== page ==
Date of Award


Degree Type


Degree Name

Doctor of Philosophy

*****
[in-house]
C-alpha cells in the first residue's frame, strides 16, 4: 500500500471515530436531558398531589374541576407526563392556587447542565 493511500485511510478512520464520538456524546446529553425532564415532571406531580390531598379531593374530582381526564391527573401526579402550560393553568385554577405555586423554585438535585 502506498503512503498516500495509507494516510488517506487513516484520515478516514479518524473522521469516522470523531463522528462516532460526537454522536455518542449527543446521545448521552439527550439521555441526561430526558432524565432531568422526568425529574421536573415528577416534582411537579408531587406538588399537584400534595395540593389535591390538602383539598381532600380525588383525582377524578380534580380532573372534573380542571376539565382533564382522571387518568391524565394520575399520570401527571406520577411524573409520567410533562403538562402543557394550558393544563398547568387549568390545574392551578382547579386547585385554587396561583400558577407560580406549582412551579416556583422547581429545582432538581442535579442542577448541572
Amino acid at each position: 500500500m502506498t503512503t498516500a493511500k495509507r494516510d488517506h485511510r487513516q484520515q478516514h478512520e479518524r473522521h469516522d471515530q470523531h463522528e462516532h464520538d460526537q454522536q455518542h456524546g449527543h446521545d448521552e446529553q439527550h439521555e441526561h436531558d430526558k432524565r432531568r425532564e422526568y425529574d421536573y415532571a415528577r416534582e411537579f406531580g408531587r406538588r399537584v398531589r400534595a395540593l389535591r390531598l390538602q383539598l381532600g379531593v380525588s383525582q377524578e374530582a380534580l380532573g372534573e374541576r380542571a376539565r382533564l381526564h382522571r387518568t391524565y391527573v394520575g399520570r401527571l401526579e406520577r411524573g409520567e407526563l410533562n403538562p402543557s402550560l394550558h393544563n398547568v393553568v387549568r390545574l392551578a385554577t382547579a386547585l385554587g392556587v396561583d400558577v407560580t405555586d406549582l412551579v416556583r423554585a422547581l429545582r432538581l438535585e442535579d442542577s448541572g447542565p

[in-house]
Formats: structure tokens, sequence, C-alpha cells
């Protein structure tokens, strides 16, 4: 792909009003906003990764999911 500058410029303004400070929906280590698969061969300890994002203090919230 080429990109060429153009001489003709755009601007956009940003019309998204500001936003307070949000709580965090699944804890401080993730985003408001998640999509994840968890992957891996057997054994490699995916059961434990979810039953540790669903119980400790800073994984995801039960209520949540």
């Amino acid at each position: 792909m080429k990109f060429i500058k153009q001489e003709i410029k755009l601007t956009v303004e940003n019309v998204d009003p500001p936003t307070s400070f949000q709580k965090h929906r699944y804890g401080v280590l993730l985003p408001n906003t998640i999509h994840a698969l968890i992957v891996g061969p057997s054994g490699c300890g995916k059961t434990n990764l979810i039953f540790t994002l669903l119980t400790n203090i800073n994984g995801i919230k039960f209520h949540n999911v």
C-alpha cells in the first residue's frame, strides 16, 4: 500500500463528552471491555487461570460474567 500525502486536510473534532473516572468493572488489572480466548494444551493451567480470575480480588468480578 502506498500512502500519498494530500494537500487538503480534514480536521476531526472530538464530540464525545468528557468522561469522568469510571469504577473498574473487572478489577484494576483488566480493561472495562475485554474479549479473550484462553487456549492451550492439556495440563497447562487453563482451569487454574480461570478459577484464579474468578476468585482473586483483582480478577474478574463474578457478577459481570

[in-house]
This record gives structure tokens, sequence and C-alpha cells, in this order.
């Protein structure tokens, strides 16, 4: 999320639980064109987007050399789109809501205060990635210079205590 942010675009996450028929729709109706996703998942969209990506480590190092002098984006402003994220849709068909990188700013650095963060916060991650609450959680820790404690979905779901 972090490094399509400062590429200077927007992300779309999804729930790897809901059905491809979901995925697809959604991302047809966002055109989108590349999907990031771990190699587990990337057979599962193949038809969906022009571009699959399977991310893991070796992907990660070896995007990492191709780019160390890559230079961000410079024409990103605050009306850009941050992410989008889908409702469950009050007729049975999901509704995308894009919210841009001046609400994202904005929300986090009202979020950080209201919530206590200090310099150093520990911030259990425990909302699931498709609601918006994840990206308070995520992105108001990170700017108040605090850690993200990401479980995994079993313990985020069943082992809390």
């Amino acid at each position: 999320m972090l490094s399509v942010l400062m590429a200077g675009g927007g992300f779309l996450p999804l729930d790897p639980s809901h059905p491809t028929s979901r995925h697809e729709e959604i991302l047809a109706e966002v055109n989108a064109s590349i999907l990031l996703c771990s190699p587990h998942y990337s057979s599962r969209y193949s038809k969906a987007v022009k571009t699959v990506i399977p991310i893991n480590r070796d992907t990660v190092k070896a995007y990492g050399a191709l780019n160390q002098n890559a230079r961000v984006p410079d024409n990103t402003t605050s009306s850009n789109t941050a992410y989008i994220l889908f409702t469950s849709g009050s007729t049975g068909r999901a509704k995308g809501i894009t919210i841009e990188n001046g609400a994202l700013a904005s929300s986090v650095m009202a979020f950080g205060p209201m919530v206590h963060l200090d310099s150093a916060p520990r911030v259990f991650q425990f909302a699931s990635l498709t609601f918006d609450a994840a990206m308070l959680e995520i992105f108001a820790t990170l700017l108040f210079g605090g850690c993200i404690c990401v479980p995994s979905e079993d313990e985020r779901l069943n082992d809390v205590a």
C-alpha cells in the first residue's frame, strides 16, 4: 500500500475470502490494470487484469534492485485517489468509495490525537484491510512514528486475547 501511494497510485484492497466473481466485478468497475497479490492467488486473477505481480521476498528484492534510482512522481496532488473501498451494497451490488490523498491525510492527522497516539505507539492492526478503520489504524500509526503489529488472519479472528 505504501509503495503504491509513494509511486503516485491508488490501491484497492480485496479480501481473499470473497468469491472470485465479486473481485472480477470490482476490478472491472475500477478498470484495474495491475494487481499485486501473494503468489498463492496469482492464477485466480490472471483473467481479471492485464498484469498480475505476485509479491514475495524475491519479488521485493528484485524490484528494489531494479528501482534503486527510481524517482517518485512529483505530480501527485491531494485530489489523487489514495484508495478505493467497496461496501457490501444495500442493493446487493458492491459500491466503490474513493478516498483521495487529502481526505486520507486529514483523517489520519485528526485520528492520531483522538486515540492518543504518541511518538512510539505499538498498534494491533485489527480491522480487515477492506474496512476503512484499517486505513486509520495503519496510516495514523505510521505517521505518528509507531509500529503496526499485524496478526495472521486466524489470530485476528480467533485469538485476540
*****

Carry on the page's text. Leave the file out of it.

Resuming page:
The life of George S. Henry and his management of the Ontario economy as Conservative premier (1930-1934) has been unjustifiably ignored by academics. Henry's unique upbringing --his Methodist canons of individualism, his Pelmanist notions of efficiency, and his obsession with economic development--would shape his career throughout the 1920s when, as Highways minister, he brought uniformity and standardization to the province's complex road system. As premier, these principles and values would also have a significant impact upon how Ontario was governed in the early depression years.;Throughout Henry's premiership, his government's austere attitude towards unemployment was determined by three factors: a faith in recovery; public and financial pressures for economy; and, most importantly, the government's fear of further credit instability based upon its difficult experience in early 1932. Ontario's economic position during the early depression years was far more precarious than historians have assumed. Government relief policy was more sensitive to the majority--the overburdened taxpayers and their demands for less government--than those who were in actual need. This climate of opinion was reflected in Henry's policies, many of which have left an indelible mark upon his province: his attempt to centralize and regulate unemployment relief administration, his imposed standardization and centralization of government services, his establishment of the Ontario Municipal Board and its ensuing provincial control over municipal finances, and his creation of agricultural marketing boards to improve Ontario's exports.;Nonetheless, Henry's unusual approach to politics won few admirers. More of an administrator than a politician, Henry was determined that Ontario's infrastructure of highway and hydro-electric development--particularly the gains made in the 1920s--should not be allowed to unravel. Accordingly, his concern for the province's long-term economic development took pride of place over short-term political gain. As manifested in his unpopular policies of economic retrenchment and electoral redistribution, Henry's penchant for efficiency in public service and his corresponding disdain for "politics" was a source of great disunity and dissent within the Ontario Conservative Party--one that would lead ultimately to defeat at the hands of Mitchell Hepburn's Liberals in 1934.



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